Strength Basics

Getting stronger, fitter, and healthier by sticking to the basics. It's not rocket science, it's doing the simple stuff the right way. Strength-Basics updates every Monday, plus extra posts during the week.

Monday, March 8, 2010

Book Review: The Rough Guide to Men's Health

This is a partial review - I am only reviewing the workout-related advice contained in this much broader book. It is designed to be a one-stop guide to men's physical and mental health. I'm picking and choosing the workout advice and reviewing it in isolation. Please keep that in mind as you read this blog post.


This book is about men's mental and physical health, by the same Rough Guide folks who bring you those travel books. It's a head to toe guide, but we're focusing on the "In the Gym" chapter that takes up pages 158-181. It's also a British (okay, UK) guide, so expect a lot of discussions of pounds, cycling to the pub, popping down to the chemists, and doing press-ups.

The section starts with the nuts-and-bolts of why you need to exercise. In fact, it makes the case that you are probably unfit now, and getting even to "normal" fitness levels will restore a lot of health.

This section leads right up to my favorite box: "Find the Time" - page 162. " . . . there is no reason at all why you can't make time to work out." Yes, exactly. As Jason Nunn said recently, get started today.

Next up, it tackles the normal objections to training one by one. Expenses. I tried it and didn't like it. I don't have time. It didn't make any difference. And so on. Each is basically a paragraph or two saying, essentially, be patient, get working, find the time.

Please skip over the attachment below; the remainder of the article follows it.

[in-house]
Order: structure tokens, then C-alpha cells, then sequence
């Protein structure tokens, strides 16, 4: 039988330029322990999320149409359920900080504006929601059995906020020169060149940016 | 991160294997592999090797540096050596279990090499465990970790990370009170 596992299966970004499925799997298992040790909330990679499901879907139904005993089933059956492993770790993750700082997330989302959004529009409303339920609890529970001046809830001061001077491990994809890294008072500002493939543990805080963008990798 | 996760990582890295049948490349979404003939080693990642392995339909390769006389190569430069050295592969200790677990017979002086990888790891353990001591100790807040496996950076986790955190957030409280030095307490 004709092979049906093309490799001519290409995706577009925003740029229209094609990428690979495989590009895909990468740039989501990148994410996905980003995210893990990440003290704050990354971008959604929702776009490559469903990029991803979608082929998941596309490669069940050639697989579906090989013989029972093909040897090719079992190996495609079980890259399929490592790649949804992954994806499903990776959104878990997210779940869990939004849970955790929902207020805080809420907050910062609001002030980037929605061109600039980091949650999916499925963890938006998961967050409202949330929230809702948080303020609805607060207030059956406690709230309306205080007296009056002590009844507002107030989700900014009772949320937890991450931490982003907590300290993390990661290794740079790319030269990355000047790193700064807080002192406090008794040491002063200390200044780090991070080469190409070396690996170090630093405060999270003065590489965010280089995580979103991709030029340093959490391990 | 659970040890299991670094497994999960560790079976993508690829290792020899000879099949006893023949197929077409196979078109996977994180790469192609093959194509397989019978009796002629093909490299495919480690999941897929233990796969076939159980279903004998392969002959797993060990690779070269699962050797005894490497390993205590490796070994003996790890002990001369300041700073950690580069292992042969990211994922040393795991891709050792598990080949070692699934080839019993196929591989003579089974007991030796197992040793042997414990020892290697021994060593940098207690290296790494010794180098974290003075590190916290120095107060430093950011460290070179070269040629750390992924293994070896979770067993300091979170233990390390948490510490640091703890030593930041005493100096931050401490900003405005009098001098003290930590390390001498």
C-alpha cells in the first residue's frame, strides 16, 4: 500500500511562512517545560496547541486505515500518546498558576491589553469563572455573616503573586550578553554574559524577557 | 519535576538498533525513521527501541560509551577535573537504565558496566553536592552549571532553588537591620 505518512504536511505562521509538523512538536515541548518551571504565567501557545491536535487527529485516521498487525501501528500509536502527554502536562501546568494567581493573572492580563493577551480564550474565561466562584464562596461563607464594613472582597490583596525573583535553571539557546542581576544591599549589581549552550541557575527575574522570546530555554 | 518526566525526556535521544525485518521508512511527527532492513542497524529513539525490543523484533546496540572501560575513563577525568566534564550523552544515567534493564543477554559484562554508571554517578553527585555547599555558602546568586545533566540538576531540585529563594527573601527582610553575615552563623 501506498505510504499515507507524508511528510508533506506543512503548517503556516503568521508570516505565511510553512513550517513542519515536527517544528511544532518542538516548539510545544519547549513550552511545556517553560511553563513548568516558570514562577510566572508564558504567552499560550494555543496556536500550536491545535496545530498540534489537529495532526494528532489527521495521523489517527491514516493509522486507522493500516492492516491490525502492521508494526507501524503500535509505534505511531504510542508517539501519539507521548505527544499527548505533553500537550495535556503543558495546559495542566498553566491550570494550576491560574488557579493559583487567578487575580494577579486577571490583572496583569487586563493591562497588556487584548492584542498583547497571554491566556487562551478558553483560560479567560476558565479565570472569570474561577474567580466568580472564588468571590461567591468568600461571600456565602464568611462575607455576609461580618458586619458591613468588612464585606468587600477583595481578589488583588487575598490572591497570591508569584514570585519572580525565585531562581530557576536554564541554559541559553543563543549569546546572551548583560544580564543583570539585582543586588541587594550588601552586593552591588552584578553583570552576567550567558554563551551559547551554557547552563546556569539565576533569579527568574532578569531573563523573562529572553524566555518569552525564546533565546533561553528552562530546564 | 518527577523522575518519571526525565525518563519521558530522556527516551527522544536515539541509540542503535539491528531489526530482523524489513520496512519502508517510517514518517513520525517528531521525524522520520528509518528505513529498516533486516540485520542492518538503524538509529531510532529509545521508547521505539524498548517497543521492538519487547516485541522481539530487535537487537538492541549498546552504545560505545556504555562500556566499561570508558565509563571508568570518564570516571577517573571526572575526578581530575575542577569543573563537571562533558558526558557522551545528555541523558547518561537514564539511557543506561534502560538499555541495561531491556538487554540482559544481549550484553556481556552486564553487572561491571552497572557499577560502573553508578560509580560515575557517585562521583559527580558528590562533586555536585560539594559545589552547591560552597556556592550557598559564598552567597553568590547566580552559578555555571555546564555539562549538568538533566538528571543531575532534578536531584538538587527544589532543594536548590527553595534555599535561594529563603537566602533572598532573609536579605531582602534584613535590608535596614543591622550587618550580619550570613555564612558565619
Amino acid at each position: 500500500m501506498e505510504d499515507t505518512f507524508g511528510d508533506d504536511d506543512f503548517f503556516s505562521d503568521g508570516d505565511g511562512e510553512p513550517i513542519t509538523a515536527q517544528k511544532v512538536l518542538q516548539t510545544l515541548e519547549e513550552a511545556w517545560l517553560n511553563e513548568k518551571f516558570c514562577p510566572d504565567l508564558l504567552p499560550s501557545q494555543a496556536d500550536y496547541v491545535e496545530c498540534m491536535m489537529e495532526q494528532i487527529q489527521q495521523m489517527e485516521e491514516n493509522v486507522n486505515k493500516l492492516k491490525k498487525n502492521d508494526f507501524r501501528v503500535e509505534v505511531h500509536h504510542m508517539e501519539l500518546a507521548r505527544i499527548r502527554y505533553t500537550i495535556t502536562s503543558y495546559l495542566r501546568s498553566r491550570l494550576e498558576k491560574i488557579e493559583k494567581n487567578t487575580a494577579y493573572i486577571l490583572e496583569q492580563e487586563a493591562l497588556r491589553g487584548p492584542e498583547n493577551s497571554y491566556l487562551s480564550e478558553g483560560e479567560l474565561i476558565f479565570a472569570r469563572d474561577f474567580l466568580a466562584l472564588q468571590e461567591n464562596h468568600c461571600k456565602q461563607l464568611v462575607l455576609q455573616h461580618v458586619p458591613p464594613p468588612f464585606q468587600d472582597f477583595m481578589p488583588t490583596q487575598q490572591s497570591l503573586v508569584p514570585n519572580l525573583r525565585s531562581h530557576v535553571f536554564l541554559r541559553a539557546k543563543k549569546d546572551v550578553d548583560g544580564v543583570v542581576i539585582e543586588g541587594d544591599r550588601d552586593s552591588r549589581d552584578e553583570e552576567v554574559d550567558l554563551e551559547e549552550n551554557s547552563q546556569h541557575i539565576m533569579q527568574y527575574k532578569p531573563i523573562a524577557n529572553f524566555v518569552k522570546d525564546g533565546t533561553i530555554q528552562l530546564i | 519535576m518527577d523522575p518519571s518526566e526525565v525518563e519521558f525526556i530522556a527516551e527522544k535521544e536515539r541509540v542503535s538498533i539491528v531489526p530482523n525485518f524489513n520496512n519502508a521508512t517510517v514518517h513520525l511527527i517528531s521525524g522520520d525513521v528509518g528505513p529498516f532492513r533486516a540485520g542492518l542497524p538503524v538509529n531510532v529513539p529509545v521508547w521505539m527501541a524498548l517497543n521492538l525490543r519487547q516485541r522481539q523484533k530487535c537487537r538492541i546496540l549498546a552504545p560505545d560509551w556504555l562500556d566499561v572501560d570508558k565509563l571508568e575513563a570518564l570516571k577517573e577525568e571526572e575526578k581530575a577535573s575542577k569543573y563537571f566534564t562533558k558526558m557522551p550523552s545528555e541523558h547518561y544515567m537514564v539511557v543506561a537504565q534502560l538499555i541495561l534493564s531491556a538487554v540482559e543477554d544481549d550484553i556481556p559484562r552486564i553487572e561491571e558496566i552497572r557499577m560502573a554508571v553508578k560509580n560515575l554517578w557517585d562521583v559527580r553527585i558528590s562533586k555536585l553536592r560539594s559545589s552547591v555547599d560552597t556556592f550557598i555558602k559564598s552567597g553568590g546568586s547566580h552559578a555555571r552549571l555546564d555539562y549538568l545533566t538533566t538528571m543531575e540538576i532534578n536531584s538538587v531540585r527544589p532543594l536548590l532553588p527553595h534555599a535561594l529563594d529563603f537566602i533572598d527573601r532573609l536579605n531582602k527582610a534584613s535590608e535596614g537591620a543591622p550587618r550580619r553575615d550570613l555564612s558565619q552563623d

After this comes the details of working out and its positive (more strength! less fat!) and negative (sweat! injuries!) consequences. This is a good section. A boxed page shows how muscles work. Individual sections discuss your options, choosing a program, and the importance and utility of getting a trainer to show you how to do it all. It also explains how to warm up, proceed to dynamic warmup movements, and skill rehearsal (practice the movements you'll use to train). Then it's the workout, then cooling down. The cooldown involves tapering off (which isn't as useful for weight training as aerobics, but it doesn't mention that) and static stretching to finish it off.

The chapter contains a number of attractive charts, but they might be of somewhat dubious utility. Calories burned per hour of activities (mostly aerobic) - who cares, really? It's not like you'll choose rowing over skiing if you like to ski and hate to row, and "circuit training" and "martial arts" represent some of the extremely broad categories. Which activity is right for you? Got another chart for that, with pros, cons, and expenses. Heart rate, diet, percentage of fluid loss from sweat, etc. There are a number of them. They're attractive and interesting at the very least.

The "hotel room workout" (pg. 245) is an example of the short-and-sweet boxed advice it features. Press ups (also known as pushups to us Colonials), lunges, donkey kicks, and crunches. And that's it. The upside is that they do tell you how to do them. The downside is isn't clear how to program them - no mention of reps, sets, rounds, whatever. So...is 10 of each okay? 100? Should I do 5s and keep going until I drop? Who knows? That's what I mean by the advice. It's good but very general. It's not enough to go on even for a total beginner. That's really the only downside to the book. You get enough to say "Gee, I better learn more!" but not much more than that. One can only hope they proceed next to Starting Strength . . . but it seems that they'd be just as likely to head to the nautilus machines or just grab some expensive running shoes.

Rating:
Overall: 3 out of 5. The content is good, but limited, and it does repeat some of the same pedantic "weights for strength, aerboics for fat loss" advice.
Presentation: 4 out of 5. Short attention spans are required here - not a page goes by without boxed-out text, bold print, pictures, etc. That makes it attractive and helpful but it can mean a lot of flipping to get everything, as a box interrupts your train of thought! Some odd spelling errors (biigist?) creep in too, odd in a well-edited large-publisher book like this.

Overall: As a workout guidebook, it doesn't make the grade. But, considering it for what it is - a health guide - it does give you enough to get started, outlines your options pretty well, and gets you pointed in the right direction.

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